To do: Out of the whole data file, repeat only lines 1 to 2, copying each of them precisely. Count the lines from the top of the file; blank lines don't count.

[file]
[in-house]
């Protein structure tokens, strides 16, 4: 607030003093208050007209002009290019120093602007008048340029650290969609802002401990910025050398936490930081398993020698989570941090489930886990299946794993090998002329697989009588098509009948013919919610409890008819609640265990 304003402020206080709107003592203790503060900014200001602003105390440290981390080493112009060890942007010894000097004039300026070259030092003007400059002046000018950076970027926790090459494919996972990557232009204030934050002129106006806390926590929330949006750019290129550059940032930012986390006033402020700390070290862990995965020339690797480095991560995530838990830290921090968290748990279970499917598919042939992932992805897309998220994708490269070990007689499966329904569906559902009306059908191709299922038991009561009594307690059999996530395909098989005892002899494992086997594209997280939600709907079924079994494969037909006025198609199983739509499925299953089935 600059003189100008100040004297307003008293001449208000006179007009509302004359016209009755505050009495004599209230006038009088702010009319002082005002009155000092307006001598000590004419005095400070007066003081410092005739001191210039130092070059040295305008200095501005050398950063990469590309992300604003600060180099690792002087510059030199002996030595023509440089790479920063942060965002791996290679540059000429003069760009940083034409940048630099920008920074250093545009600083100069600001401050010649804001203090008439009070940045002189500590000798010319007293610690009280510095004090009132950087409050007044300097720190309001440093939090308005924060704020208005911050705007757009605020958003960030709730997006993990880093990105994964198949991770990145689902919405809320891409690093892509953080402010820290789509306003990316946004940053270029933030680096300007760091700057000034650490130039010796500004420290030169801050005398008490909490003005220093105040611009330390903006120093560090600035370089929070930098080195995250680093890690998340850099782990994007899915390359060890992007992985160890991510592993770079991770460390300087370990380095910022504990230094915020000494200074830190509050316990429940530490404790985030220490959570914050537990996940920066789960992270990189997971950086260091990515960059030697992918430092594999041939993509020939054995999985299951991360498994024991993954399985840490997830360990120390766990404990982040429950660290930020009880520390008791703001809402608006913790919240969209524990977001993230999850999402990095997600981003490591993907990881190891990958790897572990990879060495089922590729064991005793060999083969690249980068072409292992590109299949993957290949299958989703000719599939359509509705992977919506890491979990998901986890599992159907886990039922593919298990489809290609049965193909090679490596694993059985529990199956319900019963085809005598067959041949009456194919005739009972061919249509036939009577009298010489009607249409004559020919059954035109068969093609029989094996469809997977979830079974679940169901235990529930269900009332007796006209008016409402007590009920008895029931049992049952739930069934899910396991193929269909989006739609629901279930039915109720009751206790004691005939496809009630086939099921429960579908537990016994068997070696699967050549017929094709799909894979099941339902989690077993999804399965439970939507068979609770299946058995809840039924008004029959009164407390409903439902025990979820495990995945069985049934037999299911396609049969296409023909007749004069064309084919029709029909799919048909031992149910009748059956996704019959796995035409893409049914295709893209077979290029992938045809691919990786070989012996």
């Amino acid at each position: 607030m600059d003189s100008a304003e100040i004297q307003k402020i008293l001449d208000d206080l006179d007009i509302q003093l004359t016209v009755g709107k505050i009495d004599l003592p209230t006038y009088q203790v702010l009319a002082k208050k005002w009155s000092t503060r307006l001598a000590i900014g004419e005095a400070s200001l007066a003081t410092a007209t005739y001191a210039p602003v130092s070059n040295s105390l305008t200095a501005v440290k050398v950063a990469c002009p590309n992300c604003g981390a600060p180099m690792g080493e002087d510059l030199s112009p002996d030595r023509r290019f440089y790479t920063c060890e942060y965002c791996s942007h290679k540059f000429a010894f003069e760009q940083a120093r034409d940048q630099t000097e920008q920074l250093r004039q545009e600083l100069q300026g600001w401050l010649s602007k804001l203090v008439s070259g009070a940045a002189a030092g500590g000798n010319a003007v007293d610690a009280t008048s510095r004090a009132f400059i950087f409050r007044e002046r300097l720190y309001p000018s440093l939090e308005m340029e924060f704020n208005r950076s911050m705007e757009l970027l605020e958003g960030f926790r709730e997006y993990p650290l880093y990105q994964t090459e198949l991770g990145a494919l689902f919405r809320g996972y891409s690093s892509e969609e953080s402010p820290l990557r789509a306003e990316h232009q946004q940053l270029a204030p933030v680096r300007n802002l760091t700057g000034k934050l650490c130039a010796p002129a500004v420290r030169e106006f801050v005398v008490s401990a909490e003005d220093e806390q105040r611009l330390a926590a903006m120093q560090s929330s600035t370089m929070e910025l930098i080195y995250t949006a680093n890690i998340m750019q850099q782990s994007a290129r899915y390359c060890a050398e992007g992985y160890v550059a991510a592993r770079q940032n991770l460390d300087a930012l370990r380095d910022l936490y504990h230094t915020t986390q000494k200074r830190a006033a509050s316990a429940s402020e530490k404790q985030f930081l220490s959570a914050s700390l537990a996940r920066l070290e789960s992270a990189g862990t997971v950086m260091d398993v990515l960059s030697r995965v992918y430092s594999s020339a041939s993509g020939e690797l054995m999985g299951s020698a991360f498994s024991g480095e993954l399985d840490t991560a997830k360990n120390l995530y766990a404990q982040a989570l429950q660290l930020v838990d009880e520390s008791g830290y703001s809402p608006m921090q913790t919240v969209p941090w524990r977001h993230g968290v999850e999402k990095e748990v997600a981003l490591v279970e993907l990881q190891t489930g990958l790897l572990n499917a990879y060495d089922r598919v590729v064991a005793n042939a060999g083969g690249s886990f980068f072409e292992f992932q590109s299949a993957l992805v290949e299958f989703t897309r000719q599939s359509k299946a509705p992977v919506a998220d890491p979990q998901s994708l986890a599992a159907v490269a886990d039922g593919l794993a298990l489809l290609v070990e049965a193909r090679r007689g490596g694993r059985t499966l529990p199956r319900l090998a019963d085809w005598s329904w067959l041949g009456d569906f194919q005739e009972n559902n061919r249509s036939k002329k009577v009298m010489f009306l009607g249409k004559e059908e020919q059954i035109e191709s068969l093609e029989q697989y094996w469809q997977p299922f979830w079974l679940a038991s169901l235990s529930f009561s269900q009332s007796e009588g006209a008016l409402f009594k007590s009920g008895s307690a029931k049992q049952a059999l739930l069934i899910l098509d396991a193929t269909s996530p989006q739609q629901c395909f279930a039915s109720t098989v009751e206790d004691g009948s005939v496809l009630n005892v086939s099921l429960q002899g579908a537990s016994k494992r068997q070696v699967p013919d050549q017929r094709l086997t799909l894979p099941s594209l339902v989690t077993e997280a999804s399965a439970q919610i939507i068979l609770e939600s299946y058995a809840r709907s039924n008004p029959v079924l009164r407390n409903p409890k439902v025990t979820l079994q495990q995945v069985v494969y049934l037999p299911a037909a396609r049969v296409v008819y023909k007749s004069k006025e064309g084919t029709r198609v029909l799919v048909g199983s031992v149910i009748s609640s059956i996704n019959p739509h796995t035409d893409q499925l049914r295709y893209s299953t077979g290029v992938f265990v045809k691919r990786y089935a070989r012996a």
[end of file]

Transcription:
[in-house]
């Protein structure tokens, strides 16, 4: 607030003093208050007209002009290019120093602007008048340029650290969609802002401990910025050398936490930081398993020698989570941090489930886990299946794993090998002329697989009588098509009948013919919610409890008819609640265990 304003402020206080709107003592203790503060900014200001602003105390440290981390080493112009060890942007010894000097004039300026070259030092003007400059002046000018950076970027926790090459494919996972990557232009204030934050002129106006806390926590929330949006750019290129550059940032930012986390006033402020700390070290862990995965020339690797480095991560995530838990830290921090968290748990279970499917598919042939992932992805897309998220994708490269070990007689499966329904569906559902009306059908191709299922038991009561009594307690059999996530395909098989005892002899494992086997594209997280939600709907079924079994494969037909006025198609199983739509499925299953089935 600059003189100008100040004297307003008293001449208000006179007009509302004359016209009755505050009495004599209230006038009088702010009319002082005002009155000092307006001598000590004419005095400070007066003081410092005739001191210039130092070059040295305008200095501005050398950063990469590309992300604003600060180099690792002087510059030199002996030595023509440089790479920063942060965002791996290679540059000429003069760009940083034409940048630099920008920074250093545009600083100069600001401050010649804001203090008439009070940045002189500590000798010319007293610690009280510095004090009132950087409050007044300097720190309001440093939090308005924060704020208005911050705007757009605020958003960030709730997006993990880093990105994964198949991770990145689902919405809320891409690093892509953080402010820290789509306003990316946004940053270029933030680096300007760091700057000034650490130039010796500004420290030169801050005398008490909490003005220093105040611009330390903006120093560090600035370089929070930098080195995250680093890690998340850099782990994007899915390359060890992007992985160890991510592993770079991770460390300087370990380095910022504990230094915020000494200074830190509050316990429940530490404790985030220490959570914050537990996940920066789960992270990189997971950086260091990515960059030697992918430092594999041939993509020939054995999985299951991360498994024991993954399985840490997830360990120390766990404990982040429950660290930020009880520390008791703001809402608006913790919240969209524990977001993230999850999402990095997600981003490591993907990881190891990958790897572990990879060495089922590729064991005793060999083969690249980068072409292992590109299949993957290949299958989703000719599939359509509705992977919506890491979990998901986890599992159907886990039922593919298990489809290609049965193909090679490596694993059985529990199956319900019963085809005598067959041949009456194919005739009972061919249509036939009577009298010489009607249409004559020919059954035109068969093609029989094996469809997977979830079974679940169901235990529930269900009332007796006209008016409402007590009920008895029931049992049952739930069934899910396991193929269909989006739609629901279930039915109720009751206790004691005939496809009630086939099921429960579908537990016994068997070696699967050549017929094709799909894979099941339902989690077993999804399965439970939507068979609770299946058995809840039924008004029959009164407390409903439902025990979820495990995945069985049934037999299911396609049969296409023909007749004069064309084919029709029909799919048909031992149910009748059956996704019959796995035409893409049914295709893209077979290029992938045809691919990786070989012996």